Lost control for awhile yesterday evening at sunset as pretty little pileus caps formed repeatedly on top of new Cumulus congestus/Cumulonimbus turrets to the west. It like an entomologist seeing a spotted owl, or some other rare bird like that. You don’t see pileus caps that often, and when you do, you’d better have your camera ready because they only last seconds. Nice sunset color along with them, too. Some nice lightning over that way later, too.
If you were in a research aircraft and wanted to find the most liquid water around at a particular flight level, a pileus cap on a Cumulus turret at that level is a good sign that that’s where it will be compared to other clouds. But don’t sample too close to cloud top, maybe 100 m below since dry, ambient air is being mixed into the extreme top and you MIGHT not measure the most liquid water there, especially if the top looks a little “frizzy.” . Its fun to see how much you can hit with an airplane; see what the instruments do.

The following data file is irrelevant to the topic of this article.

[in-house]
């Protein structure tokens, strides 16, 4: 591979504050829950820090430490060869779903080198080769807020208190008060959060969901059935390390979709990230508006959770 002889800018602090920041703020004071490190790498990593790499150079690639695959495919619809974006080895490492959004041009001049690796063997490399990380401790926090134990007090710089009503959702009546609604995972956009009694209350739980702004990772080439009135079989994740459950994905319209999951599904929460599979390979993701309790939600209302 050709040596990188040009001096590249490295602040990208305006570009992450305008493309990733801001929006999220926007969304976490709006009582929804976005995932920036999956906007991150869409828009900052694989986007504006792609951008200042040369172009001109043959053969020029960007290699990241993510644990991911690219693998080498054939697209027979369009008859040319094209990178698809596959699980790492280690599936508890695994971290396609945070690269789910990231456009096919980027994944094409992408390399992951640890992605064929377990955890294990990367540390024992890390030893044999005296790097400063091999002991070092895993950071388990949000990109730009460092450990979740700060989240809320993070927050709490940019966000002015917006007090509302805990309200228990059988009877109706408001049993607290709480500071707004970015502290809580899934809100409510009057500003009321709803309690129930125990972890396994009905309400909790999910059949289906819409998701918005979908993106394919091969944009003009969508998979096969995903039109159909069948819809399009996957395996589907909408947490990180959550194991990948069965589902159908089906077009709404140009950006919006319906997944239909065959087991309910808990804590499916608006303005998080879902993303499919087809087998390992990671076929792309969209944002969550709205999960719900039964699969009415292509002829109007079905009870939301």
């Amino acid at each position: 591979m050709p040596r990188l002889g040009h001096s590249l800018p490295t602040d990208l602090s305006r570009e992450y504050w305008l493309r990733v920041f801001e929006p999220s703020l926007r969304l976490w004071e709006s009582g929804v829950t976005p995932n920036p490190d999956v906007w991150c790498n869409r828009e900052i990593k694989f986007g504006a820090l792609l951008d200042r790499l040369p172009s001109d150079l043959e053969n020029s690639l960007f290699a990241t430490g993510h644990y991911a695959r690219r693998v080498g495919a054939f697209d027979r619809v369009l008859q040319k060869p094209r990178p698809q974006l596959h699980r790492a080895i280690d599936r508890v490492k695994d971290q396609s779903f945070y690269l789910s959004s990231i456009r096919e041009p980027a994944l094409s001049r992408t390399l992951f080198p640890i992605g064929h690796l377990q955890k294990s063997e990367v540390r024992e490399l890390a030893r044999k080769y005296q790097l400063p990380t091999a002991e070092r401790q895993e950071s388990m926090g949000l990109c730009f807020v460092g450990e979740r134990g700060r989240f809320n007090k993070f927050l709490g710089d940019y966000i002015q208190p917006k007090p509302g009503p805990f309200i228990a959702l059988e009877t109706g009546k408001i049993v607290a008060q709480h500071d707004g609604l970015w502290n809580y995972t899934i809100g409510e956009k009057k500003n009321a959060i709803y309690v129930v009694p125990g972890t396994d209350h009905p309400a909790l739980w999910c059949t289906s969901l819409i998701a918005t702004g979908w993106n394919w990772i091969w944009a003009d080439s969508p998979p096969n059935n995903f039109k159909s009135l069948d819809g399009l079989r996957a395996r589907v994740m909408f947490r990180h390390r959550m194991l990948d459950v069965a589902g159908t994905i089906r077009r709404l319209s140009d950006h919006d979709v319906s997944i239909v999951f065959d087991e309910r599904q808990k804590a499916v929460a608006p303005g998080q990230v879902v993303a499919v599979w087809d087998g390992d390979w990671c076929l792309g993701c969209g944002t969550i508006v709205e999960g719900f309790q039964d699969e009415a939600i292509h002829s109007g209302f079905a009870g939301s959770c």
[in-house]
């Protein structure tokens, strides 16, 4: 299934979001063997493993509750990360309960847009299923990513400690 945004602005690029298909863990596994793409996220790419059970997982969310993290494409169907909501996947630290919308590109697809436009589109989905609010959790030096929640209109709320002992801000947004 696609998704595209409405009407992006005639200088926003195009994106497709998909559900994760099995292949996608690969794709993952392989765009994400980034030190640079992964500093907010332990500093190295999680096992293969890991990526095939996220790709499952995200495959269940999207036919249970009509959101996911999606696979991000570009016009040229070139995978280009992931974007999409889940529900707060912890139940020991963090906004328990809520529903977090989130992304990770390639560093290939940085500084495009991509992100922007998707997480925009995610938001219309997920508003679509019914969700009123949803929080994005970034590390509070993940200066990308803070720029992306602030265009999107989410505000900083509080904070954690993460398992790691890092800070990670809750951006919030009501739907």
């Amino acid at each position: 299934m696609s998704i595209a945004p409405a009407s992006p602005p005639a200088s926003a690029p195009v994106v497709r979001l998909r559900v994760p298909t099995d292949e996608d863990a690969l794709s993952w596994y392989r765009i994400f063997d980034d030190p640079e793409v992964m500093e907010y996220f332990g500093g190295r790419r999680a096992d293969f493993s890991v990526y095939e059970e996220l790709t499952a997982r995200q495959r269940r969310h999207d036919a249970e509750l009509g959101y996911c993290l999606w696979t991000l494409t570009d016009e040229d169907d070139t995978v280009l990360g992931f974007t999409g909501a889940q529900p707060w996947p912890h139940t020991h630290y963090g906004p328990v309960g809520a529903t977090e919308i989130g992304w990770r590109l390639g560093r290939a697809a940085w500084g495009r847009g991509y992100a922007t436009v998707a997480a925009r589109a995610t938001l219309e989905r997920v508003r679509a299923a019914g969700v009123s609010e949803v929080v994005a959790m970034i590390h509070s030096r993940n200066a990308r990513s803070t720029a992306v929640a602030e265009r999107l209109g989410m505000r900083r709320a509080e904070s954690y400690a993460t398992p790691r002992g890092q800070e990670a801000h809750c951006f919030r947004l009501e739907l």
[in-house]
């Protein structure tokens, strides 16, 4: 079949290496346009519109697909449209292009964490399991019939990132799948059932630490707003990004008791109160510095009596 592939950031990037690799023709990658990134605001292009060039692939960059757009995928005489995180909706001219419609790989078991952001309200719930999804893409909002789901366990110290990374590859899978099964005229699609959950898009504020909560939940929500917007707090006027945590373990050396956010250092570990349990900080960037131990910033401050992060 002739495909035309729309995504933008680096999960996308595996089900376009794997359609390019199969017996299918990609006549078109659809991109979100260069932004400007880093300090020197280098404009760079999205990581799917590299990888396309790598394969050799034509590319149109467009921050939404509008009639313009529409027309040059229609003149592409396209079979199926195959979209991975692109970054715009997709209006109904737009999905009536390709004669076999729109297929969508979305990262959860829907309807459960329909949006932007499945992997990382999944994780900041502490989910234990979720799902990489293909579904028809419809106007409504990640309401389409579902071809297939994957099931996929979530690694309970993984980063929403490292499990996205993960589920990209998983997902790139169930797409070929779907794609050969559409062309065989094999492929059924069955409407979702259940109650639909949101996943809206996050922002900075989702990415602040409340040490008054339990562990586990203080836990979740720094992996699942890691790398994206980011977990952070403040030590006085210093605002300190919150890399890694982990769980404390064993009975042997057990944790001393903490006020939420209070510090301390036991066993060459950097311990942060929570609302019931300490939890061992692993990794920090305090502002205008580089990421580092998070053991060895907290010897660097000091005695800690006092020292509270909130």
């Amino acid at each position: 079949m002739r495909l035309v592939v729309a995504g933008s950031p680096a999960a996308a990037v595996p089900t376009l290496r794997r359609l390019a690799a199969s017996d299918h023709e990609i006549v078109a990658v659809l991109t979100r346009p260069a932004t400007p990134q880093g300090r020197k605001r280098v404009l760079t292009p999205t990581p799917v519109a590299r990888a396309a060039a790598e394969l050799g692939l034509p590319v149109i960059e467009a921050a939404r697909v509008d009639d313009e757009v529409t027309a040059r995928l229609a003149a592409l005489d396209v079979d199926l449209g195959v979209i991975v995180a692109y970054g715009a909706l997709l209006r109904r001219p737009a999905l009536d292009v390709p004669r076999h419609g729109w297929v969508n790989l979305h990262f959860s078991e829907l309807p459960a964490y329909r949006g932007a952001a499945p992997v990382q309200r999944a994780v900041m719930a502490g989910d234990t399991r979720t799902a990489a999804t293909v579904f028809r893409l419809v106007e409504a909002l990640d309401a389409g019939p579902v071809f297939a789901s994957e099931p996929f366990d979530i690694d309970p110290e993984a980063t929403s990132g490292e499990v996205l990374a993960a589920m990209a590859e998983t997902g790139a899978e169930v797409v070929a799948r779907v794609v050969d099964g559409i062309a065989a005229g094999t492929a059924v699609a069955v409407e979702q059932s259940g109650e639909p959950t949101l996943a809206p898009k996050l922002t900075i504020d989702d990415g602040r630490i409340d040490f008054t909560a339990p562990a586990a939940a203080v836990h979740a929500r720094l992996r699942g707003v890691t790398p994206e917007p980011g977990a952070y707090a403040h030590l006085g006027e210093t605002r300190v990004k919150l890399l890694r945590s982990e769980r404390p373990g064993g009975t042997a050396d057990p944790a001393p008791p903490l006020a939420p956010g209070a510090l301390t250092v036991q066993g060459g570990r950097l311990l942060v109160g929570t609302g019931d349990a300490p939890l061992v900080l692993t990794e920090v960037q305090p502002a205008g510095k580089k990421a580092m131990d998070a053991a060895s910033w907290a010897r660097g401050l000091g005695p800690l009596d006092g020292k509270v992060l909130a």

The rest of the day was very nice before this pretty much replicated the day before in virtually every detail; several Cumulonimbus clouds arose on Ms. Lemmon beginning in mid-afternoon, anvils trailed over Oro Valley, and there were again a number of distant Cumulonimbus clouds to the NW-NE scattered over the high terrain way up that way. There were also Cumulonimbus far to the S-SW toward Mexico, as well as an active cluster to the west at sunset that generated so many pileus clouds. Here is your cloud diary day in photos:
The clouds prior to the pileus eruptions were these ones:
Want to get one more thing in here, in case you haven’t paid attention to all the rain that’s been falling in Arizona, particularly in the NW part, SE CA, and southern Nevada. They are having a spell that is just incredible. Here, from WSI Intellicast, the 7-day rainfall totals for the US, which highlights how well those areas are doing compared to the rest of the county even. This is an amazing graphic, and so pleasing since all this rain in the Southwest has been falling on very drought-impacted areas.
Summer rain season set to sputter along today and for the foreseeable future. Looks like there will be a few more thunderheads around today compared to yesterday, a bit more instability today, too, this from a 2 min look at model outputs as choke time approaches. If you want a good forecast, you should see Bob’s writeup. I like Bob. Plus, he’s a stupendous expert on convection!